The refreshed and extended second edition aims to support ongoing development of CT interpretation skills in the radiotherapy professions. It will be of interest to both qualified and student therapy radiographers working with IGRT equipment, CT scanners or radiotherapy planning software. It will also be of value to other radiotherapy professionals wishing to update their knowledge of CT anatomy or working towards specialisation in advanced planning, structure outlining or IGRT.

CT Anatomy for Radiotherapy‘s second edition is a product of ongoing collaboration between the diagnostic radiography and radiotherapy disciplines and it aims to provide enough detail of essential diagnostic CT interpretation skills while remaining relevant and focused on radiotherapy. We hope you find it to be a useful and enjoyable read that will not only help you in your clinical practice but also nurture a growing interest in the endlessly fascinating world of cross-sectional anatomy.

Pete Bridge and David J. Tipper, 2016

1.1Purpose of the book

This book is intended to prepare the radiotherapy professional for CT interpretation of radiotherapy planning or image-guided radiotherapy scans. This introductory chapter provides some background details related to CT equipment and principles as well as potential problems and hints to aid image interpretation. All essential structures relevant to radiotherapy are described and depicted on labelled CT images covering the whole body. Each region of the body has its own chapter and within that chapter, various anatomical systems are described along with an overview of their CT anatomy on transverse sections. Three-dimensional images have been reconstructed from CT outlines and are presented to aid understanding of the relationships between structures. Labels and outlines are provided on real CT images alongside notes relating to image interpretation and tips for identifying structures. Within a region of the body each structure has its own identifying number, enabling them to be traced throughout the CT series with ease. The structure index contains a full list of these labels. After the different systems have been discussed, the full CT anatomy of the region is presented on labelled images alongside corresponding blank CT scans. Intracranial CT images are complemented with magnetic resonance (MR) and fused images where this represents common clinical practice. To aid the reader with this, there is a short introduction to some common MR imaging sequences and hints on image interpretation.

The CT images in the book were all obtained using standard radiotherapy planning protocols and use immobilisation and positioning techniques that are similar to those found in radiotherapy. This distinguishes the book from other CT texts which utilise diagnostic views and patient positions. It must be borne in mind, however, that individual departments vary in positioning requirements almost as much as individual patients vary in anatomy. The reader is urged to use the images in this text to engender an understanding of how different structures relate to each other so that this knowledge can be applied to their own clinical practice.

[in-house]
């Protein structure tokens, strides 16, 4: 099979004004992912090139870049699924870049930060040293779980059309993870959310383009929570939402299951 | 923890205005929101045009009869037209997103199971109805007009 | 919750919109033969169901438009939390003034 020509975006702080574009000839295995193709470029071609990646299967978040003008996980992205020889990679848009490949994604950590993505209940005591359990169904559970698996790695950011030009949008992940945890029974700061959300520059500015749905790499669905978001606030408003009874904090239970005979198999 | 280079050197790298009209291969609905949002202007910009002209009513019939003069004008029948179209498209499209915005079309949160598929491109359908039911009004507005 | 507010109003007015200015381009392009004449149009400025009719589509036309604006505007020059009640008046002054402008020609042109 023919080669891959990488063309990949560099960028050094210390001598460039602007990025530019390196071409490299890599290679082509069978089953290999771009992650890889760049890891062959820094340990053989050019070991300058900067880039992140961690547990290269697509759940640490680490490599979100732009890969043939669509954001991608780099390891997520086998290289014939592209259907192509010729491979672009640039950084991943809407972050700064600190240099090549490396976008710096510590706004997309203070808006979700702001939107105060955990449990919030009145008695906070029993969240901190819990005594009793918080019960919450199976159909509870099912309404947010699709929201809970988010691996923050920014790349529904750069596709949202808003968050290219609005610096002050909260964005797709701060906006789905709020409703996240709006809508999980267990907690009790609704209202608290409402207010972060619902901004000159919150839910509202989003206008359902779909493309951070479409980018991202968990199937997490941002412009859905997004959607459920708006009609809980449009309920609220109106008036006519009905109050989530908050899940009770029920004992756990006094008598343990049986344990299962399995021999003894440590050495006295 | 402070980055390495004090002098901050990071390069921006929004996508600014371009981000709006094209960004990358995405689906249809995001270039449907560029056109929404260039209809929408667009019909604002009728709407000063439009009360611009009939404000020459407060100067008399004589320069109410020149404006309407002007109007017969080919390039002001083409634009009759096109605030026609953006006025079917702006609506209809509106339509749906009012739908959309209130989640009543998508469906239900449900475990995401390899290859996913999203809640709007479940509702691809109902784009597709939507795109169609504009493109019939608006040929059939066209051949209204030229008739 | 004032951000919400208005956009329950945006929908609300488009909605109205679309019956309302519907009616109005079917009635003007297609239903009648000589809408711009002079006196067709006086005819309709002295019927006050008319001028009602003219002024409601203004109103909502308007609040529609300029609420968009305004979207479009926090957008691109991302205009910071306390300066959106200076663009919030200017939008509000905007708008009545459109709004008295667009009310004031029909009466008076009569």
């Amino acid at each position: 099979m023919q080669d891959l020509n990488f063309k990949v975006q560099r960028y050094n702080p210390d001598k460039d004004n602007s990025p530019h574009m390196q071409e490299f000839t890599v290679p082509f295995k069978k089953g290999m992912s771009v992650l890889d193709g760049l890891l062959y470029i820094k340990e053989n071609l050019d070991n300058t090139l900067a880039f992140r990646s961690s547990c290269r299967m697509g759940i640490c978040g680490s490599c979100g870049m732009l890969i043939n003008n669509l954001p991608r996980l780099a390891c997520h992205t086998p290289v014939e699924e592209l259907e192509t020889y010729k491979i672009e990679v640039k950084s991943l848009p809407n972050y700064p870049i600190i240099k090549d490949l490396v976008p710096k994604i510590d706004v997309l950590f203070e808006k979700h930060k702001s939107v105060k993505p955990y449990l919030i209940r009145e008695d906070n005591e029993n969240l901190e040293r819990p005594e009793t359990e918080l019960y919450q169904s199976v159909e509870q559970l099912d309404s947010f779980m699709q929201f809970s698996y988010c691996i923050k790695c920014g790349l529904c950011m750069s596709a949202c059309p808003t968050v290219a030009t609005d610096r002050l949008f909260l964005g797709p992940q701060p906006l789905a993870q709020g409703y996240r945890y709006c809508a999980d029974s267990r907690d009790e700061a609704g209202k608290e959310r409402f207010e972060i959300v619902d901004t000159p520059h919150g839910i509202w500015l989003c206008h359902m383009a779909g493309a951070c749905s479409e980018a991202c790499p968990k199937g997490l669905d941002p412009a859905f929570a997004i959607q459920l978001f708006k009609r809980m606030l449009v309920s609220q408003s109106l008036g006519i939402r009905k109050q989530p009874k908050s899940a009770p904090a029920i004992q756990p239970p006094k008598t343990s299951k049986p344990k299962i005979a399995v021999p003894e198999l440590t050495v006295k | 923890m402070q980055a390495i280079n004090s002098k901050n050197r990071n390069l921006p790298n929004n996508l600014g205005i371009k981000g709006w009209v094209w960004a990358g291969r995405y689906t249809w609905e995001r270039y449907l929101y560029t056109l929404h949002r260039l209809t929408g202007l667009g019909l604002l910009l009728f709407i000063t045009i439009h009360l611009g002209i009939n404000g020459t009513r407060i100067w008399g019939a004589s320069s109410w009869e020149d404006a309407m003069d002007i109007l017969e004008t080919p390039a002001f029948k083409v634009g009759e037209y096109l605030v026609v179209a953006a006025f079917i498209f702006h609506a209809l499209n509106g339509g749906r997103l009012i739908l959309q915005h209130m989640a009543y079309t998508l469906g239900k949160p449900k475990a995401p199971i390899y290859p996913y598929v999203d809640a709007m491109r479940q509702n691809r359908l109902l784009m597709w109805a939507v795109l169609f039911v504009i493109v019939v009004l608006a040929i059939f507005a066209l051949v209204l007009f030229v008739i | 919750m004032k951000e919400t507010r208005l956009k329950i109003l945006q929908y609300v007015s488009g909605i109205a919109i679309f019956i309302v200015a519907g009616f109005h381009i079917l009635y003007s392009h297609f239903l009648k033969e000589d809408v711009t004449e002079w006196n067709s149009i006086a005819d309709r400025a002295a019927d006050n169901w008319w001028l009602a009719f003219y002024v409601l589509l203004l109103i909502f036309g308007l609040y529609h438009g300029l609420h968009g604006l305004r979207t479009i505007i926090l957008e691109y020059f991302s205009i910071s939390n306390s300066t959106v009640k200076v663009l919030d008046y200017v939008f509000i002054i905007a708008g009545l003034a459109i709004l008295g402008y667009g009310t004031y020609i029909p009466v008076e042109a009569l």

Each chapter concludes with a short self-test to consolidate and check learning. Answers to these can be found at the back of the book. The final chapter provides an overview of alternative CT imaging systems, including megavoltage CT, with some image interpretation. The emphasis of the book, however, remains on providing interpretation skills using standard kilovoltage CT images with a view to undertaking radiotherapy planning or Image-Guided Radiotherapy (IGRT) delivery.

1.2CT Principles and Equipment

1.2.1CT Development

Medical imaging has utilised the mechanical movement of an x-ray source and imaging media to demonstrate layers or ‘slices’ in the human body since the early 1920s in the form of ‘stratigraphy’ (stratum – layer), later recognised as ‘tomography’ (tomos – Greek meaning section or slice). Further exploration of this concept, linked with reconstruction algorithms that can be traced back to theories by mathematician J.H. Radon in 1917 and evolution of the computer processing power necessary to process and reconstruct large amounts of data, led to the development of CT as we know it.

Computerised Axial Tomography (CAT or CT) has revolutionised radiological diagnosis since its introduction into the clinical setting in 1972. CT was developed by several individuals, including Allan Cormack, Dr James Ambrose and Dr Robert Ledley. The most notable, however, was Sir Godfrey Hounsfield, a UK-born electrical and mechanical engineer. His name was immortalised in the name of the quantitative measurement scale used to evaluate CT images: the ‘Hounsfield Scale’.

In 1971, Hounsfield and Ambrose conducted studies of the first clinical prototype on human and bovine brain specimens. Images from these studies demonstrated clear demarcation between tumour tissue and surrounding normal grey and white matter. Following this success, the first clinical examination of a real patient successfully demonstrated a dark cystic lesion in the brain and highlighted the clinical potential of CT. Following Dr Robert Ledley’s work in 1974, developing the first whole body scanner, a new era of medical imaging investigations began. CT’s ability to record very small differences in tissue contrast demonstrated the potential to demarcate disease process in relation to adjacent tissues. Given the potential for CT to image previously difficult areas such as intracranial tissues, it rapidly became the accepted imaging modality of choice for many clinical queries. As diagnostic confidence and imaging capabilities grew, it also became clear that radiotherapy accuracy could be greatly improved by utilising CT images in the tumour staging, treatment planning and more recently treatment verification processes. CT technology has evolved rapidly ever since, resulting in the current ‘third generation’ scanner, on which today’s CT equipment is based.

1.2.2Basic CT Principles